WSOP Day 1 Update
by Andrew Brokos | Published: Jul 09, '12
Today was ultimately a very good day – I finished with 83,900, nearly 3x the starting stack and more than 2x the average at day’s end – but it was much more stressful than I’d prefer Day 1 of the WSOP to be. I lost both pre-flop all-ins I played, once with AKs < JJ and once with JJ < 99, and didn’t have too many choice pre-flop hands. That was particularly problematic because the two players on my right were pretty good and extremely active, making it tough to win pots without some kind of hand. I ended up having to run some big bluffs, including 4-betting KQ then double barreling for more than half of my stack and 3-betting all-in with overs and a flush draw in a 3-bet pot.
My most stressful hand of the day was also one of the biggest and was picked up by PokerNews:
The preflop action was related to us second hand, but it sounds like Chavignon opened with a raise, Brokos reraised, Chavignon four-bet, Brokos reraised again, and Chavignon called. The flop then came and Chavignon fired a bet of 10,000 that Brokos called. The pair then checked down the turn and river.
Chavignon tabled — he’d flopped two pair, then the jack on the turn had counterfeited his hand. Brokos showed , that turn jack having made his hand best.
The action was actually crazier than that. At 200/400/50, three hands before the end of the night, Chavignon opened to 800 from three of the button. He had a monster stack, that was very standard for him, and given who was in the BB I honestly think he was opening any two. The player in between us, who was also very active and very perceptive and was very capable of 3-betting light in a good spot like this, made it 2100 from the HJ. So now here I am holding ATs in the CO with a re-raise in front of me and I feel like I have the nuts.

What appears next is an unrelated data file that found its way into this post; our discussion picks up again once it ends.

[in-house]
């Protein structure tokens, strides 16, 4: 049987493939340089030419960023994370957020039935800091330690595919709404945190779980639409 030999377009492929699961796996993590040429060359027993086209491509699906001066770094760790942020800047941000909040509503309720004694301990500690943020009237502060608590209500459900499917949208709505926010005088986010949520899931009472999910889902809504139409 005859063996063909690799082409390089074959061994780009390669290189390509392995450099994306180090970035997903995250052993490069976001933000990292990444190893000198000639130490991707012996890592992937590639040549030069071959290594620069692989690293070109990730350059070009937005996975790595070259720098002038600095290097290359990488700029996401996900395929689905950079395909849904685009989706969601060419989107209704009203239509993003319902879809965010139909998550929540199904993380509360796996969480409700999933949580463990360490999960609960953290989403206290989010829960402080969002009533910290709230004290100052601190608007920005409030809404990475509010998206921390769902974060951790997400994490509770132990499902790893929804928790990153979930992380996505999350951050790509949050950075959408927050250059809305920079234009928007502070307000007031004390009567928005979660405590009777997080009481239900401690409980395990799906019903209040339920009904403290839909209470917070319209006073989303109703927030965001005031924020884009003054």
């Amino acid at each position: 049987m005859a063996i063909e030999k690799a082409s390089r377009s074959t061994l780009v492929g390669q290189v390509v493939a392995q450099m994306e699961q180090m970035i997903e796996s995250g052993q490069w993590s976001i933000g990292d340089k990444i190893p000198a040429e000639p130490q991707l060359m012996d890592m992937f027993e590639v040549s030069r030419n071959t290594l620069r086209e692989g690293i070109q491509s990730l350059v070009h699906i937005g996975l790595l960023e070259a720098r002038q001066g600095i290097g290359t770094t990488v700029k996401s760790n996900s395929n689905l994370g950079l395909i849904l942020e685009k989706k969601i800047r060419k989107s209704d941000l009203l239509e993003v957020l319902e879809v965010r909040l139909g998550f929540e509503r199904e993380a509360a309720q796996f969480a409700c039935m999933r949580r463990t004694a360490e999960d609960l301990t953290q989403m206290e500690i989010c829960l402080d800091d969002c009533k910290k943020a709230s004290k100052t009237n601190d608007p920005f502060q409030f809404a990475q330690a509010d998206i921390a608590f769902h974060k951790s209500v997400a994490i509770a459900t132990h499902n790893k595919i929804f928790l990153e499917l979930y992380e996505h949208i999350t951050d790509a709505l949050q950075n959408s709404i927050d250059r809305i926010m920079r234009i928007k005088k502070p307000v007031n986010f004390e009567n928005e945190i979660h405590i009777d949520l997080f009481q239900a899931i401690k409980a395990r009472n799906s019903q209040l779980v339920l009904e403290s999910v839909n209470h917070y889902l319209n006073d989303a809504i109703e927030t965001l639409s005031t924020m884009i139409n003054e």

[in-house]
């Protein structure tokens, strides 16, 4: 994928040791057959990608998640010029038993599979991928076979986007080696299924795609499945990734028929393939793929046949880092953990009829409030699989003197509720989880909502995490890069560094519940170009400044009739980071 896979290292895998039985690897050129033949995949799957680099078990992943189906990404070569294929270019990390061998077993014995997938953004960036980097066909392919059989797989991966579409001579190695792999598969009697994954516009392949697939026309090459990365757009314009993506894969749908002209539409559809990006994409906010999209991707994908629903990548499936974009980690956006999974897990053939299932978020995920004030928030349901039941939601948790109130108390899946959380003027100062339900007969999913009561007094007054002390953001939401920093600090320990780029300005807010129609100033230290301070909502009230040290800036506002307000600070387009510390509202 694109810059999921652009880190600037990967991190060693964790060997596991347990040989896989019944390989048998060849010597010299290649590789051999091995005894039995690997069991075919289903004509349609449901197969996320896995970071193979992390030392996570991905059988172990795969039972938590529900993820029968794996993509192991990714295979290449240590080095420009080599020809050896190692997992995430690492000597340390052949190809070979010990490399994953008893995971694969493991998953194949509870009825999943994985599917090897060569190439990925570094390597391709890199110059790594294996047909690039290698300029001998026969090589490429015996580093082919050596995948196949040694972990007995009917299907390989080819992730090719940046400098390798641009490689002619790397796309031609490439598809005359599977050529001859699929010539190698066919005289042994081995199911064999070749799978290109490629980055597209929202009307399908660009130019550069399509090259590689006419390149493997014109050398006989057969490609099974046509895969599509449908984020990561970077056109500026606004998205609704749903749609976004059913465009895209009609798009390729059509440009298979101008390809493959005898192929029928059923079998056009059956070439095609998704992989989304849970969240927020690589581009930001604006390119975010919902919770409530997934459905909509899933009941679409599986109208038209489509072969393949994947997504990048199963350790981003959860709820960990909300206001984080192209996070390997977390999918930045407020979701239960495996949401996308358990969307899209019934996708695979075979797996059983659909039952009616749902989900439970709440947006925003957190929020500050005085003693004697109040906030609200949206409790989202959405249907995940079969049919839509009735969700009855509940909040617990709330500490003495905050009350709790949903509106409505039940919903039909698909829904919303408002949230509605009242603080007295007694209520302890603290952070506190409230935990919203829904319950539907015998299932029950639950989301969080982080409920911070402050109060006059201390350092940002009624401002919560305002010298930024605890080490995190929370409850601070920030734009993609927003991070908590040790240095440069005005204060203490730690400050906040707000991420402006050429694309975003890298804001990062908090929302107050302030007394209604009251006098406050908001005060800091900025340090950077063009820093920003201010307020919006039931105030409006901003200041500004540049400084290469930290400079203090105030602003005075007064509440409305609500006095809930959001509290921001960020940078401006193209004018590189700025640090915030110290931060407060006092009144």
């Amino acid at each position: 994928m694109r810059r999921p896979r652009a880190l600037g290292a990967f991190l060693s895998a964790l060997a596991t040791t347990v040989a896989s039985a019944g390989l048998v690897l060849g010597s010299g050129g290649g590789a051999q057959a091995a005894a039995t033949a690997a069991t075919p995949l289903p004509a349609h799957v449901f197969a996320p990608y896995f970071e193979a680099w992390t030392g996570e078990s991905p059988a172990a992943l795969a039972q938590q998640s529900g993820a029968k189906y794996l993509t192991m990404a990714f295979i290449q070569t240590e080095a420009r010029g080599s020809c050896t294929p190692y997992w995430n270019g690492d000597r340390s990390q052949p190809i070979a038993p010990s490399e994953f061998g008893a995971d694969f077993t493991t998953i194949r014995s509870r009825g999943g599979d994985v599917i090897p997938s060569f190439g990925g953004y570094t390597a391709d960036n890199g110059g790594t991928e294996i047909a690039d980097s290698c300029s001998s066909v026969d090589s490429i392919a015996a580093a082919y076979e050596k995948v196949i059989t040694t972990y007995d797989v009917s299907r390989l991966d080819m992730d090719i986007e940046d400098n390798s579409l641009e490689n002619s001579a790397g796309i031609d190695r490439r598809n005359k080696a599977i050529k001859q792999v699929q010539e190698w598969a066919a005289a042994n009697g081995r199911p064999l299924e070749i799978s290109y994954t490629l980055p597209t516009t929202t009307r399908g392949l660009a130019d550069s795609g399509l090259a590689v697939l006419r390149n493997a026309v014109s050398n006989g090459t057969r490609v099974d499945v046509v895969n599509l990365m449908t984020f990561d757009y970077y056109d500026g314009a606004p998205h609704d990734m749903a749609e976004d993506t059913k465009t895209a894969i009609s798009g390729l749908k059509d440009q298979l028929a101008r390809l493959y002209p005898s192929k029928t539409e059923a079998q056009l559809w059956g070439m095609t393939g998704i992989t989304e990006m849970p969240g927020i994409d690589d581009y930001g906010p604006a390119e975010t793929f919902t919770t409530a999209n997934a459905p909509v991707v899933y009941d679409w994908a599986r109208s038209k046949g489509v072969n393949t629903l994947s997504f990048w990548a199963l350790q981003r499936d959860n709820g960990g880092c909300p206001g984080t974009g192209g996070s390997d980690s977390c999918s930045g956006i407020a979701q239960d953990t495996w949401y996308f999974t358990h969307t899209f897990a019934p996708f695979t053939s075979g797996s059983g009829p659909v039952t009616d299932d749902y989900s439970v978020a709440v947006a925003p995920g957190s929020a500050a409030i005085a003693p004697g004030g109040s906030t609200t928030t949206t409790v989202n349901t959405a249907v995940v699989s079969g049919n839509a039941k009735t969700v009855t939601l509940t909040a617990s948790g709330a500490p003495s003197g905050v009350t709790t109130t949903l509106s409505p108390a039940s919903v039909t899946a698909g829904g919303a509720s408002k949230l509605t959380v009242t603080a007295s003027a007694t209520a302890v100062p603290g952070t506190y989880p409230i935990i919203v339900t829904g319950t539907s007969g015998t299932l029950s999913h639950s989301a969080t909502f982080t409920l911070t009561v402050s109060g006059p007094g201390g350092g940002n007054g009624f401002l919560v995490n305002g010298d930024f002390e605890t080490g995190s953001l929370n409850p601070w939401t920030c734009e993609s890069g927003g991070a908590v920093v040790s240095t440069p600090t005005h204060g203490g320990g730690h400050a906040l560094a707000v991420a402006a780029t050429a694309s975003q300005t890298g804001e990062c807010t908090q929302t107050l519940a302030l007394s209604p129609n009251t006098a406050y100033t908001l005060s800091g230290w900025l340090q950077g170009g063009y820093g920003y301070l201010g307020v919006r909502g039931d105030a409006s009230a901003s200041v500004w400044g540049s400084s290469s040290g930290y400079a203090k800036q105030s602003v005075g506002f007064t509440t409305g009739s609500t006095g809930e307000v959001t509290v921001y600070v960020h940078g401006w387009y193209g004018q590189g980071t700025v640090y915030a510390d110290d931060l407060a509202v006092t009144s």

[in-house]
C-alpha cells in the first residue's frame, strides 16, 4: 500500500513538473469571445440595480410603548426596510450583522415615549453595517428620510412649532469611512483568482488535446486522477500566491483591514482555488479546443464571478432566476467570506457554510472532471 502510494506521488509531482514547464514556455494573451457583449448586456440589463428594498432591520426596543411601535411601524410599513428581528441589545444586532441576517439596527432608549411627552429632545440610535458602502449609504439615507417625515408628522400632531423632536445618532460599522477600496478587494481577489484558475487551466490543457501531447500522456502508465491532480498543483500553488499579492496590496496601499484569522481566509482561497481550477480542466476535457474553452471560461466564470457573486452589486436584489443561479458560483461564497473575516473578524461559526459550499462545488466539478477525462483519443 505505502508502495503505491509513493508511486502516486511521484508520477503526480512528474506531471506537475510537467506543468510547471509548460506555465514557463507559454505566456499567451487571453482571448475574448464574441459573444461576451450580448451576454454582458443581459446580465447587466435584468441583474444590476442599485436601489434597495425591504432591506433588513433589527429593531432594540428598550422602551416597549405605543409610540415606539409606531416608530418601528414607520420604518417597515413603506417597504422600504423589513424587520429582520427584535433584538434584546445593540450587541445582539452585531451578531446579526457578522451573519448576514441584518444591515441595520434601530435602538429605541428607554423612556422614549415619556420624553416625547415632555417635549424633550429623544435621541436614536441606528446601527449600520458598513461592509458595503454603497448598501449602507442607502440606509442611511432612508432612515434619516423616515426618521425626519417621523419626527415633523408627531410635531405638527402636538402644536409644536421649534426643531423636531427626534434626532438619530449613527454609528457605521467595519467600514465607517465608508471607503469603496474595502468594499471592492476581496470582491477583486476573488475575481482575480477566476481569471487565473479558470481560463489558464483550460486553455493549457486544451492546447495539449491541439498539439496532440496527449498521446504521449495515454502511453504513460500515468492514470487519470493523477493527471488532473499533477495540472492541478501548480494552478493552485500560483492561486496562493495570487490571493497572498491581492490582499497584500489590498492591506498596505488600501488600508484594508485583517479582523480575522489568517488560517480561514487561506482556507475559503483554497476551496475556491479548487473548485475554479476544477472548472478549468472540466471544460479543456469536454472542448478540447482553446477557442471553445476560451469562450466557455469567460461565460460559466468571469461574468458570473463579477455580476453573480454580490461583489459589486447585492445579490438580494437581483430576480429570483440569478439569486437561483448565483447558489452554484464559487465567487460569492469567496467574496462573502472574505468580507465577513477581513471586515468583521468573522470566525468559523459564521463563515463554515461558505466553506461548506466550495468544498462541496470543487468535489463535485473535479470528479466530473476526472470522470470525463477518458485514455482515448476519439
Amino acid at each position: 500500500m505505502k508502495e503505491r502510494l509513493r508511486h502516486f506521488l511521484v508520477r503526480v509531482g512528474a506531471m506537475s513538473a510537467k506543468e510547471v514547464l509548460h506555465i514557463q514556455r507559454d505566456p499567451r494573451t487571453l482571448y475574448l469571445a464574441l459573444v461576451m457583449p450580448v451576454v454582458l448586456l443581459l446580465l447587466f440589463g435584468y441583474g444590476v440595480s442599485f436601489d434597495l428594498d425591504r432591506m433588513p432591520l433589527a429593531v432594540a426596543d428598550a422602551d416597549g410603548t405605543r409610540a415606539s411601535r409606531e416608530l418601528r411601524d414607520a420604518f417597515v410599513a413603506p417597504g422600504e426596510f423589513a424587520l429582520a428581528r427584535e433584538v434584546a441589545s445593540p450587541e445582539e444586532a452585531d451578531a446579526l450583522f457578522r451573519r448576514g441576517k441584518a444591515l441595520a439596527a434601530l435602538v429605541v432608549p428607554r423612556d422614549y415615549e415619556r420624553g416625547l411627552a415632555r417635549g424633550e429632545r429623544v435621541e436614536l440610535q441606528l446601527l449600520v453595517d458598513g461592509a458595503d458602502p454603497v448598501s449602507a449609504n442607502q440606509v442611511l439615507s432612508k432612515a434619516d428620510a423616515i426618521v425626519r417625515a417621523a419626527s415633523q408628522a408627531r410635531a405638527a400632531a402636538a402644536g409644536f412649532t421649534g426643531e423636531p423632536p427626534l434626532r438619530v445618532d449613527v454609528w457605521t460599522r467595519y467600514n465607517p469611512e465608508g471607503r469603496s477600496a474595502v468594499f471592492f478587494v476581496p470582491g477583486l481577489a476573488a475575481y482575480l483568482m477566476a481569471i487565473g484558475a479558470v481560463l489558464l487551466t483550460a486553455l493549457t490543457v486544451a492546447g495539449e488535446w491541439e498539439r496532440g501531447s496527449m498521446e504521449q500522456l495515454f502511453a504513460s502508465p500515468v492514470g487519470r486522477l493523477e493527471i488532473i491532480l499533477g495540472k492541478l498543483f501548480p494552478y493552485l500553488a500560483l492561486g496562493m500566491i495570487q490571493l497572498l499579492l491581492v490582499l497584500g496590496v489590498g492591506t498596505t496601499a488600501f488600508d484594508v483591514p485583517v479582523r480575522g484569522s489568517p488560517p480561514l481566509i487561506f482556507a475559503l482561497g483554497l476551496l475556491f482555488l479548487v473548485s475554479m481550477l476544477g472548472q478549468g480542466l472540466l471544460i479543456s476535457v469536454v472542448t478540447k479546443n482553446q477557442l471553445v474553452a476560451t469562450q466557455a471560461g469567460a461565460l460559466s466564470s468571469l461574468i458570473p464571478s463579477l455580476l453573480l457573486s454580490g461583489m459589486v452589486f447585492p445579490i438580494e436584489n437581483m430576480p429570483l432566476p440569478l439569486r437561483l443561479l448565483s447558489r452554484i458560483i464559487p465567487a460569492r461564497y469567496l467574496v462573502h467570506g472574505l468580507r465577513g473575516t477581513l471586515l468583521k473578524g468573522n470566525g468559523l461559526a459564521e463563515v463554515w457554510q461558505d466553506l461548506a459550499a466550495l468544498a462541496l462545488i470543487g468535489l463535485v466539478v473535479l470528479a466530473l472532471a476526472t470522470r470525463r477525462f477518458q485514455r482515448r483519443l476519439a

I made it 5300, and the action folded back to Chavignon who made it 10,800. The guy in the middle folded, and I was still convinced ATs was good. That’s how much Chavignon hated to give up a pot. If I’d been a little shorter I’d have just shoved pre, but I had about 60K behind which seemed a little too much so I called.
I thought a long time when he bet 10K on the flop. At that point that pot was basically the size of my stack and I kinda felt like I should jam for protection, but I’m drawing near dead when called and I didn’t want to risk 50K at the end of Day 1 of the main event. So I called.
I wasn’t thrilled about giving a free card on the turn, since he could easily have random diamonds, but I still didn’t think I’d be good if any more money went into the pot (OK maybe occasionally he jams with a semi-bluff but I can’t call) so I had to check behind. I was relieved to check back the river and of course to see that he’d been counterfeited on the turn, though really more money went into the pot when I was ahead than when I was behind.
I am very much looking forward to a relaxing day tomorrow. Thanks to everyone for following along.